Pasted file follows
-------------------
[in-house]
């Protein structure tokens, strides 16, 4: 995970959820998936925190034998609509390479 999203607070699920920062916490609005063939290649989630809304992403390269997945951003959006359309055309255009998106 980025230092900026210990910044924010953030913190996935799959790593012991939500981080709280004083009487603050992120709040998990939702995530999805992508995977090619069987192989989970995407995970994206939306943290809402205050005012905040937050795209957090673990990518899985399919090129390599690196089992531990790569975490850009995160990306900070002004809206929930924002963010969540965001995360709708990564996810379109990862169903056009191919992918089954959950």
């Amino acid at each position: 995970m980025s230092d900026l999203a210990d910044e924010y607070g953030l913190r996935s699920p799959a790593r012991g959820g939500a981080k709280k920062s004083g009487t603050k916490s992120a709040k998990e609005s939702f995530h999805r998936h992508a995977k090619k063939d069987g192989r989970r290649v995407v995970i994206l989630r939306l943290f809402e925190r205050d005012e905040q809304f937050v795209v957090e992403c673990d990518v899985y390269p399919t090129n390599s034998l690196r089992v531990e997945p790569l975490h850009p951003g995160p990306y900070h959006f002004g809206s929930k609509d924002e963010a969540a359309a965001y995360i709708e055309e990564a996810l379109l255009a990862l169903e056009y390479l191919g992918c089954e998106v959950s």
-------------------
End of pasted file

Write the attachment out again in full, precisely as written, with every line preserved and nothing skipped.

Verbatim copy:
[in-house]
């Protein structure tokens, strides 16, 4: 995970959820998936925190034998609509390479 999203607070699920920062916490609005063939290649989630809304992403390269997945951003959006359309055309255009998106 980025230092900026210990910044924010953030913190996935799959790593012991939500981080709280004083009487603050992120709040998990939702995530999805992508995977090619069987192989989970995407995970994206939306943290809402205050005012905040937050795209957090673990990518899985399919090129390599690196089992531990790569975490850009995160990306900070002004809206929930924002963010969540965001995360709708990564996810379109990862169903056009191919992918089954959950």
């Amino acid at each position: 995970m980025s230092d900026l999203a210990d910044e924010y607070g953030l913190r996935s699920p799959a790593r012991g959820g939500a981080k709280k920062s004083g009487t603050k916490s992120a709040k998990e609005s939702f995530h999805r998936h992508a995977k090619k063939d069987g192989r989970r290649v995407v995970i994206l989630r939306l943290f809402e925190r205050d005012e905040q809304f937050v795209v957090e992403c673990d990518v899985y390269p399919t090129n390599s034998l690196r089992v531990e997945p790569l975490h850009p951003g995160p990306y900070h959006f002004g809206s929930k609509d924002e963010a969540a359309a965001y995360i709708e055309e990564a996810l379109l255009a990862l169903e056009y390479l191919g992918c089954e998106v959950s």